Re: iterators

Lew <>
Sun, 02 Aug 2009 16:05:12 -0400
Mike Schilling wrote:

Stefan Ram wrote: (Stefan Ram) writes:

class Example
implements de.dclj.ram.Value<T>, de.dclj.ram.Advanceable
{ public T value(){ ... }
 public boolean advance(){ ... }}

 I made a design error:

 If there is not even one first value available,
 the client can not detect this. So now, I prefer:

class ExampleIterator
{ public boolean IsAvailable(){ ... } [sic]
 public T value() { ... }
 public void advance() { ... }}

I'd call this a "cursor", and propbably call the boolean method
isValid()". Note that C# presents things more the way you like. Its
IEnumerator interface has:

1. The property Current, like your method value().
2. The boolean method MoveNext(), which is like your advance() plus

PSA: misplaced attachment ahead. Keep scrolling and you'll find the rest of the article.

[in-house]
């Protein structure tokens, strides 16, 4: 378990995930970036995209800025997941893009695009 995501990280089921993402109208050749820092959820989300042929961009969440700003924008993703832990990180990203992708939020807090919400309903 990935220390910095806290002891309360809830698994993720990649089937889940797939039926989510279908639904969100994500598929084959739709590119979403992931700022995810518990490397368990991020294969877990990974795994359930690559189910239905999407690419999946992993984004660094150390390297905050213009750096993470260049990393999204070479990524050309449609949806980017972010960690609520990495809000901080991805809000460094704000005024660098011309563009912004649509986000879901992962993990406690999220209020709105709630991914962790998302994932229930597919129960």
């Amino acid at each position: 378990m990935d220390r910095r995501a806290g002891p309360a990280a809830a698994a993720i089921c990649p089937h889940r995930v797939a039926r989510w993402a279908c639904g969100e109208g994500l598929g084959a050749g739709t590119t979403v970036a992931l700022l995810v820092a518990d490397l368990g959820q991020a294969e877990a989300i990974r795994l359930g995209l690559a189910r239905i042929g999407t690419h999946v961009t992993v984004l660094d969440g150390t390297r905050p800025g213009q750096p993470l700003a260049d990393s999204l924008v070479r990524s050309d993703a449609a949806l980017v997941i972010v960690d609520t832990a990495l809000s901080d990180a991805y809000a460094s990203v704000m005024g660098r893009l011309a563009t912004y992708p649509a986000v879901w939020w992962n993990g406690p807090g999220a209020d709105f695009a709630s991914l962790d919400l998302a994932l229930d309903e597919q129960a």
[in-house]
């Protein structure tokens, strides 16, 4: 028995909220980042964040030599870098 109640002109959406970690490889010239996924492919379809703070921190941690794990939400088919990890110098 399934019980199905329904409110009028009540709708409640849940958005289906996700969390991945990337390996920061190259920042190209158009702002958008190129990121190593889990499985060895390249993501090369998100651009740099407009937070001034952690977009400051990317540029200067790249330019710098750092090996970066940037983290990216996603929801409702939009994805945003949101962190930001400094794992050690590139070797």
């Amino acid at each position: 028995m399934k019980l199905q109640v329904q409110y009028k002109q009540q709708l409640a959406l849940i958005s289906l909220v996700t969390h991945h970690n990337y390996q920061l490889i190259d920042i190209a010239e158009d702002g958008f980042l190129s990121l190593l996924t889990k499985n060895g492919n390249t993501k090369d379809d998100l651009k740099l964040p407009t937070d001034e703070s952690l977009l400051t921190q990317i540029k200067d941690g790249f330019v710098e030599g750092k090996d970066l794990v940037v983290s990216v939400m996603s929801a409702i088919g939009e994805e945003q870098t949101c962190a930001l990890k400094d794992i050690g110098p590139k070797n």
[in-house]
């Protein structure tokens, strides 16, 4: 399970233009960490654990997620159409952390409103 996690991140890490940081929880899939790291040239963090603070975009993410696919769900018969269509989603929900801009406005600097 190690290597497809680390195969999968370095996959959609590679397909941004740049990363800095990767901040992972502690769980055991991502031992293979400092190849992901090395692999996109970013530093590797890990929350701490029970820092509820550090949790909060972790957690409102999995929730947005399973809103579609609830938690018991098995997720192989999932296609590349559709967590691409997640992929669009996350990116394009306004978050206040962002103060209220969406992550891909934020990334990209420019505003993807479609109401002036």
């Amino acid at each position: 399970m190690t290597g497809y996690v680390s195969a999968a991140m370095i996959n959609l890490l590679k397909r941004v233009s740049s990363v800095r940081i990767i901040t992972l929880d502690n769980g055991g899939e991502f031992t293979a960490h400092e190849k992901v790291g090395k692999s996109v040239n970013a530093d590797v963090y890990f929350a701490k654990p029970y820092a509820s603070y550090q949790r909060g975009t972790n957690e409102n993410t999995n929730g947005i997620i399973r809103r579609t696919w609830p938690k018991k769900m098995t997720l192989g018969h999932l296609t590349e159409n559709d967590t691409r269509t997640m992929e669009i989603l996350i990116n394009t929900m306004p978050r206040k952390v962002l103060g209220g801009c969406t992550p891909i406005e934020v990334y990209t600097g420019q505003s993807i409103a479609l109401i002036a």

your isAvailable() put together.

You could build one from a ListIterator.

public interface Advancer <E> extends java.util.ListIterator <E>
   public E value();

You would simply use 'hasNext()' instead of 'isAvailable()'.

'next()' is already like 'MoveNext()', but uses an exception instead of a
boolean return. I suspect this is to obviate a test-and-branch in both the
source and the runtime for the usual case of having a next element.

A simple implementation of 'value()' could be put together from a combination
of 'hasNext()', 'hasPrevious()', 'next()' and 'previous()' or use a local
'current' and a little bit of state.


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